A PADDOCK of cows with suckling calves is not something commonly seen on dairy farms, but a world-first research project is exploring the potential for this to become a viable option of calf rearing.
The Tasmanian Institute of Agriculture’s Dairy Research Facility (TDRF) at Elliott, in North-West Tasmania, is the site of a commercially risky trial to explore the potential for a dairy production system where cows rear their own calves and are milked once a day. Dr Megan Verdon is a Senior Research Fellow with an interest in the development of livestock systems that achieve continual improvement in animal welfare and productivity while also responding to consumer expectations regarding how production animals are managed.
She leads TIA’s animal production and welfare research group and is widely recognised for her expertise in this field. “Tasmania has an opportunity to lead the charge and be a global leader in sustainable production systems for animal health and welfare,” Dr Verdon said. “There are broad opportunities associated with this, including the ability for producers to gain access to niche markets by appealing to the social, health and environmental interests of consumers.” The conventional practice on commercial dairy farms is to separate calves from their dams (mothers) within 24 hours of birth.
Calves are reared in purpose-built sheds and fed a controlled volume of milk solids before eventually joining the dairy herd as an adult. This early separation is thought to create less stress than later weaning and allows for close monitoring and control of calf health.
However, research indicates the early calf environment can impact the resilience and future productivity of heifers, and there could be multiple benefits to keeping calves and dams together for longer. Dr Verdon said the separation of calves from their dams is an issue that is attracting public interest in Australia and around the world. She is exploring opportunities for alternate calf raising management strategies that align with changing consumer expectations of animal welfare and are commercially viable.
In 2021, a team of TIA researchers including Dr Verdon, Tom Snare, and PhD candidate Sandra Ospina developed a novel cow-calf rearing system for pasture-based dairies based on once-a-day milking and half-day contact between cow and calf. The TDRF trial proved the system is feasible and could offer positive outcomes for animal welfare and productivity. The 16 cow-calf pairs involved in the trial spent daylight hours together in a day paddock, before being separated overnight with cows in a night paddock and calves housed in an adjoining pen equipped with grain, drinking water and a shelter.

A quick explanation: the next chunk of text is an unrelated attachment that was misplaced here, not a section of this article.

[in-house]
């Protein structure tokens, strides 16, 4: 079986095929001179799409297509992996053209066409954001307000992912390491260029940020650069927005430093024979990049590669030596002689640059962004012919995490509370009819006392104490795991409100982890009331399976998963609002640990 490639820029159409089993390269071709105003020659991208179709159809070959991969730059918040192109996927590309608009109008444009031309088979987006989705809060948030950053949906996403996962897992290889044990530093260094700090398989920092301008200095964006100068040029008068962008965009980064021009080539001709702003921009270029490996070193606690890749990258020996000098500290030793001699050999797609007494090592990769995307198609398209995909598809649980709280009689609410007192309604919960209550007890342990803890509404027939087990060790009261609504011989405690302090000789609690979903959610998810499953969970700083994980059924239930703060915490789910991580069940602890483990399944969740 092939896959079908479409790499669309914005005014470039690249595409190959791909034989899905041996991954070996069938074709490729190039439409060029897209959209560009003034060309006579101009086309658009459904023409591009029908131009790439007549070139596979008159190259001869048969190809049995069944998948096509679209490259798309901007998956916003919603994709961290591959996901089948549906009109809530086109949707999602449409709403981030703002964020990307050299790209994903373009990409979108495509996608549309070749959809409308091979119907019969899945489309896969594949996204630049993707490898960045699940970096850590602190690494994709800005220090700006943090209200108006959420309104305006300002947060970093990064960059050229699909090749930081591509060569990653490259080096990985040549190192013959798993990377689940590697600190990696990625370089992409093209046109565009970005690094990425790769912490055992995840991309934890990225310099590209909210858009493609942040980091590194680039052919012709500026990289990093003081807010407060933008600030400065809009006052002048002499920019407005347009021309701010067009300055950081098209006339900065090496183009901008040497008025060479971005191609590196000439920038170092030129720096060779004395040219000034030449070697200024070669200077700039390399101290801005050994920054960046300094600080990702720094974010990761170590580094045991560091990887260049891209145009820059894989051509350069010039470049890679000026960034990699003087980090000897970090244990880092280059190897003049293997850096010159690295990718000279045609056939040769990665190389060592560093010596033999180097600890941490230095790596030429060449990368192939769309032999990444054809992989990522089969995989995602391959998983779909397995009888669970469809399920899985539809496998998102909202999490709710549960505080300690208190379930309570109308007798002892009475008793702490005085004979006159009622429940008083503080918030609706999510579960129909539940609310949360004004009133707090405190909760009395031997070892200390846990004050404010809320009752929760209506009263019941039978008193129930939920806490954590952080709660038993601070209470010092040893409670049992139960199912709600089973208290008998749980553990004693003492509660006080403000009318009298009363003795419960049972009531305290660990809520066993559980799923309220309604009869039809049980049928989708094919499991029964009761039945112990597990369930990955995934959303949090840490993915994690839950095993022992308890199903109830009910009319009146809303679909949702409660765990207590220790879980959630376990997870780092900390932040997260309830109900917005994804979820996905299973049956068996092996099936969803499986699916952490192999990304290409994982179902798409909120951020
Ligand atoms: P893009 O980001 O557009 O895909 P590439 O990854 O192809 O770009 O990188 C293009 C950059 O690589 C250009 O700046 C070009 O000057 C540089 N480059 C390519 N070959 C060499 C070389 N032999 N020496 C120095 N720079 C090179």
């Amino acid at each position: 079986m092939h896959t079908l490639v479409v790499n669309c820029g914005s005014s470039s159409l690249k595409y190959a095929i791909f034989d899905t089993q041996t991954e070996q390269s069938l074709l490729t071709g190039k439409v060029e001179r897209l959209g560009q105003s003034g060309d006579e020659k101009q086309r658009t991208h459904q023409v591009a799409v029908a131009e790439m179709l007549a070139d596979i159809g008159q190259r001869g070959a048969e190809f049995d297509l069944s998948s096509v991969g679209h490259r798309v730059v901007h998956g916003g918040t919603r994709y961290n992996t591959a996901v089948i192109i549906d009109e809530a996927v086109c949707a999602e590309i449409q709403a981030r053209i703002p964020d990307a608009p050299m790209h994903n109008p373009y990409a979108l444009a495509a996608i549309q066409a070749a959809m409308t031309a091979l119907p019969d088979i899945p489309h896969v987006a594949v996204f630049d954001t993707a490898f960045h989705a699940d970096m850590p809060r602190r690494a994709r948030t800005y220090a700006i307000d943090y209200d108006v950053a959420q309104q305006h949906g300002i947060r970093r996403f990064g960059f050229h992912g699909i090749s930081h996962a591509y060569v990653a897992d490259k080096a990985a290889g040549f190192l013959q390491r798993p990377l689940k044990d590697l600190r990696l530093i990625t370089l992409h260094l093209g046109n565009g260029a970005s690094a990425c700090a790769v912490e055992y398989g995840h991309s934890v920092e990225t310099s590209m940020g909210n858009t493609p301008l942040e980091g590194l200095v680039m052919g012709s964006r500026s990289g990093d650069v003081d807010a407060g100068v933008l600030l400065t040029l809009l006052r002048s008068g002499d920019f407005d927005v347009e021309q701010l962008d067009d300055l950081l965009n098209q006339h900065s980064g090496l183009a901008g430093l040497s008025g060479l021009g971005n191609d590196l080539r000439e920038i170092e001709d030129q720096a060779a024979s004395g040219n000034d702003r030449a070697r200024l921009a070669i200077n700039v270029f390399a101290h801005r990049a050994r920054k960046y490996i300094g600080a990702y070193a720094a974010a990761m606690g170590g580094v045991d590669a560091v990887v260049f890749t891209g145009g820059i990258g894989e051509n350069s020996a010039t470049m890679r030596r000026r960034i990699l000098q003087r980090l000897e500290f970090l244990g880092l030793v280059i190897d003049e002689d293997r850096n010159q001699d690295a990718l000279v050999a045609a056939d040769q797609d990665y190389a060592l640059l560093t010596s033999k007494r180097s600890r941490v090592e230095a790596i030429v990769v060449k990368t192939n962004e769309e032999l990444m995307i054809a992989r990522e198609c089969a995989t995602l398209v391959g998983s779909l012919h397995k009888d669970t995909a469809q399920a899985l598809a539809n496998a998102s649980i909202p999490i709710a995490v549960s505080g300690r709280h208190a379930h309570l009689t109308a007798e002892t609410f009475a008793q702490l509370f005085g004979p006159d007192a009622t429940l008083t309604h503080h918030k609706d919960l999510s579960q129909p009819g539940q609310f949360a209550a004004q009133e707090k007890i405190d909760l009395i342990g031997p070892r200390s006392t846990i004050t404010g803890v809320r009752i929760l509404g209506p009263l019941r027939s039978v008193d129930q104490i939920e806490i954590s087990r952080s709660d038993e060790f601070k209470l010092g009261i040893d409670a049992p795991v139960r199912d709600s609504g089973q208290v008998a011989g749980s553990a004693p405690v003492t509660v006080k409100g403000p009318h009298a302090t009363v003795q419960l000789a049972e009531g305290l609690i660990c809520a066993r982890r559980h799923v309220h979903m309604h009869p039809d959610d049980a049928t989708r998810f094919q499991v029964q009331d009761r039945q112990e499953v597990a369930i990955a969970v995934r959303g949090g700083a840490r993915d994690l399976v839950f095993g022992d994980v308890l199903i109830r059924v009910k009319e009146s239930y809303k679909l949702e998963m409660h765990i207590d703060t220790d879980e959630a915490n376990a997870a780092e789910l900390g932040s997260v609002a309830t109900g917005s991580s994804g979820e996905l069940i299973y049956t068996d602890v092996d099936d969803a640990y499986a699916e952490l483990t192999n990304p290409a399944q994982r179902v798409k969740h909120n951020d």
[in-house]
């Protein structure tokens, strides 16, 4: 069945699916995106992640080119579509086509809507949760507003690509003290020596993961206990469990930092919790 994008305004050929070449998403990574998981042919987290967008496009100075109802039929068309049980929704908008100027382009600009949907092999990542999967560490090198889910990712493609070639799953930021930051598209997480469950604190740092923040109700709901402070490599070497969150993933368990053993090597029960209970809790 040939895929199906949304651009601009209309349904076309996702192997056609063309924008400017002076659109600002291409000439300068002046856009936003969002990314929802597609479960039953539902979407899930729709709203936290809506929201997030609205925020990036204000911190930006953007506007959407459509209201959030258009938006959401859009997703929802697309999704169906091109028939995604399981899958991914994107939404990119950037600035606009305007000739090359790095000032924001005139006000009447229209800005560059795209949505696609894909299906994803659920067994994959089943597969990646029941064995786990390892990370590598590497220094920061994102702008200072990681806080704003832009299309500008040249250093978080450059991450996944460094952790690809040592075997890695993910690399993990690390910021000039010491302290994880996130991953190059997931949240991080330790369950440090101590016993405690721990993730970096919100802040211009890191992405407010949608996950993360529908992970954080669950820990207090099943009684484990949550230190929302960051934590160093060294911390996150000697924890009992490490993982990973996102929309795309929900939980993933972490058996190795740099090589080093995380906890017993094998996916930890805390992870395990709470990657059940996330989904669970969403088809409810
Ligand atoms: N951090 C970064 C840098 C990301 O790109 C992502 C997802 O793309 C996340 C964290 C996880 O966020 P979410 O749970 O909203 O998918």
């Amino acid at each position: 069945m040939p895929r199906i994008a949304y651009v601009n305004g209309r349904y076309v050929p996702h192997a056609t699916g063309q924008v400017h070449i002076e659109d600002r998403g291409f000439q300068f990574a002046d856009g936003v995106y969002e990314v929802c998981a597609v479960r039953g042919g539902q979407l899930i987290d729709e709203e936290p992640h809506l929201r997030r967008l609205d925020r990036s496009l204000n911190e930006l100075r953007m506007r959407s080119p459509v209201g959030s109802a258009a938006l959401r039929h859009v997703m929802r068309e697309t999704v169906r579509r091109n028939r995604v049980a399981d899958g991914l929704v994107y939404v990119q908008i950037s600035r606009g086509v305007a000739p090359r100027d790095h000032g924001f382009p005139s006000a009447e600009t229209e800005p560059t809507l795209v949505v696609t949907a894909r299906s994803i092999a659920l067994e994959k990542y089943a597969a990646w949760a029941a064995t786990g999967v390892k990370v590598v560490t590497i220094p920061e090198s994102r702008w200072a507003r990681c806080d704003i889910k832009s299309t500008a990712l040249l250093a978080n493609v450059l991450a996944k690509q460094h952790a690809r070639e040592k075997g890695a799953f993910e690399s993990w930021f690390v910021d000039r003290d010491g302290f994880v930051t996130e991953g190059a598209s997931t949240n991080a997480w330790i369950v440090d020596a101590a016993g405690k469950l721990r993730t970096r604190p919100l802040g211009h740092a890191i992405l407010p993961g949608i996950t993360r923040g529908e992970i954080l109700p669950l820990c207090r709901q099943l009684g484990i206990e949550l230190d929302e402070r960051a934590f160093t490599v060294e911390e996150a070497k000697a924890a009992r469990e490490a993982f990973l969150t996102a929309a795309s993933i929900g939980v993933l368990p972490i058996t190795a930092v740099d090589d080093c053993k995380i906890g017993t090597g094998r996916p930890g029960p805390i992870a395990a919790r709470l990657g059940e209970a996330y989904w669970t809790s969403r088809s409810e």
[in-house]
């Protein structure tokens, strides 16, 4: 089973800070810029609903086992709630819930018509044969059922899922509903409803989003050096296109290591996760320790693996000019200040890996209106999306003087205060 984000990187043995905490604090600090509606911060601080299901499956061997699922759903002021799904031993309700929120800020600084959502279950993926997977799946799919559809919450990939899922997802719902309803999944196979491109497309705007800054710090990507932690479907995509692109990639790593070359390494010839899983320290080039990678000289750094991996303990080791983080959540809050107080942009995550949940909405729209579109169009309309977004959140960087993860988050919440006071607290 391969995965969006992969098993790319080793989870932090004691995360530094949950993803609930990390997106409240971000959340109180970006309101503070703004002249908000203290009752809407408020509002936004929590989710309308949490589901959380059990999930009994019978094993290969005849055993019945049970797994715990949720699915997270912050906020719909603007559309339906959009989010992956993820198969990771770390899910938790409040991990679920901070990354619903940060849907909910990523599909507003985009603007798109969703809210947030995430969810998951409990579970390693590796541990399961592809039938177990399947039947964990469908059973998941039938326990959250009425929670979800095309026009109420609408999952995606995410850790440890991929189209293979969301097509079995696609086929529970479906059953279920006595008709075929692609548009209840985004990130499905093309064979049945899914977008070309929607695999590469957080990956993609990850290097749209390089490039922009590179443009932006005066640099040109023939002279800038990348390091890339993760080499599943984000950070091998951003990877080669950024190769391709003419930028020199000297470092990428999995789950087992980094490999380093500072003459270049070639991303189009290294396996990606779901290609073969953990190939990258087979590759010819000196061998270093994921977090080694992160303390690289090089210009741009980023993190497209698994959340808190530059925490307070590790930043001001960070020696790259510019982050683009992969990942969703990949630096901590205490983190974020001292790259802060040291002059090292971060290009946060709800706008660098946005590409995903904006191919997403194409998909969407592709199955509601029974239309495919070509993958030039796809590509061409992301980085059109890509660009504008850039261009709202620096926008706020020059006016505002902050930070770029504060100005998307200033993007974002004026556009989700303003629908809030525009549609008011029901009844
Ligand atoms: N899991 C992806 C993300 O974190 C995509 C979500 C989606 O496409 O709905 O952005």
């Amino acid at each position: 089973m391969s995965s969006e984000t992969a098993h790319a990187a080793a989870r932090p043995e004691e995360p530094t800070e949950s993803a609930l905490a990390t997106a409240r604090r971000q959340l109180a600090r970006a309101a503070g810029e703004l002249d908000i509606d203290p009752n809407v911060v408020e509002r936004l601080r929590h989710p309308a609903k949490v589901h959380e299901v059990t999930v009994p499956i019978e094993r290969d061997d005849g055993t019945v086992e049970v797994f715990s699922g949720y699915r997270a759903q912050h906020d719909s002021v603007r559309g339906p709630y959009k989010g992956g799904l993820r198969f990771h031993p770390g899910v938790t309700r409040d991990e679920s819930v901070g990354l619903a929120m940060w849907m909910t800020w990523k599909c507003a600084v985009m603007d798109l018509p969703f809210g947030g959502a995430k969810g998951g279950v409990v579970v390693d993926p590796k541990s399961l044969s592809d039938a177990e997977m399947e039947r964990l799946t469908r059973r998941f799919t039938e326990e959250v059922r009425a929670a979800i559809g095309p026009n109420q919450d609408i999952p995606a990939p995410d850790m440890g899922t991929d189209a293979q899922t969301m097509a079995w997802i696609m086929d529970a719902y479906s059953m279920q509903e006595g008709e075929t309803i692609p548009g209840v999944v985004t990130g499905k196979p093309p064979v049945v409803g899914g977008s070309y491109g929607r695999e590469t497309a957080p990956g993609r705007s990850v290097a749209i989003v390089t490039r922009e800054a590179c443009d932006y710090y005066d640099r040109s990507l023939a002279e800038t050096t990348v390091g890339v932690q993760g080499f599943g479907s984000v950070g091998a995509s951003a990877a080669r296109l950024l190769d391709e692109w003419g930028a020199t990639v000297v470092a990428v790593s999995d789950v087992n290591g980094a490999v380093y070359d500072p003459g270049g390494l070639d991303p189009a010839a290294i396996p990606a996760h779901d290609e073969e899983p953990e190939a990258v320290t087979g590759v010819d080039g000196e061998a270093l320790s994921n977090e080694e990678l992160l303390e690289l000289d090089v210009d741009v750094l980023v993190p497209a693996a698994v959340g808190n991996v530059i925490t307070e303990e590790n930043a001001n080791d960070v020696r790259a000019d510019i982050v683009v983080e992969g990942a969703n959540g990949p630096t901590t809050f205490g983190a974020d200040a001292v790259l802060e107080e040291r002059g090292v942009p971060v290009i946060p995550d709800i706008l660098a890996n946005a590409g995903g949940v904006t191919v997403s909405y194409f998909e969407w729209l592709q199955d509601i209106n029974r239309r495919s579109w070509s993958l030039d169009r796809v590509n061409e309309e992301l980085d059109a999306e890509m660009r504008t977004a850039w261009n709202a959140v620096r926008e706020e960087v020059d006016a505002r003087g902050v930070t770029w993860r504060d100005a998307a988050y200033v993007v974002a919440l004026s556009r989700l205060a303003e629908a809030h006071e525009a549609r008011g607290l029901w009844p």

In the morning, cows were collected from the night paddock for milking after which they were reunited with the calves to graze the day paddock. The data revealed that the calves increased their weight more quickly than conventionally reared There is evidence that calves raised by their dams grow more quickly. The cows delivered an average of 18.7 litres of milk from once-a-day milking compared with 26.3l per day for conventional twice-a-day milked cows.
“There has been limited research in this area and most research on cow-calf rearing has been conducted in indoor barn systems with year-round calving and smaller herd sizes than those found in pasture-based dairies,” she said. “We believe this is one of the first trials of its kind to be undertaken anywhere in the world. The research that is happening at TIA represents the world’s largest and longest dairy cow-calf rearing trial applicable to pasture-based dairies.”
Dr Verdon recognises that the research is a “bit out there” and is not yet ready to be incorporated into a large-scale commercial dairy farm. “It could take 10 years to find a solution to some of the challenges, so we need to start now,” she said. “Research is like an insurance scheme for farmers. We can do the work now, ensure it is viable and address the challenges.
“We all hope we won’t crash our car, but if we do it’s nice to know the insurance is there. “If you’re a producer, you may hope future sustainability challenges never arise, but if they do the research has been done and you have an insurance scheme.”
The cow-calf separation trial was supported by the Australian Sustainable Agriculture Scholarship, which was an initiative of CSIRO and TIA. The scholarship supported PhD candidate Sandra Ospina-Rios. TIA is a joint venture between the University of Tasmania and the Tasmanian Government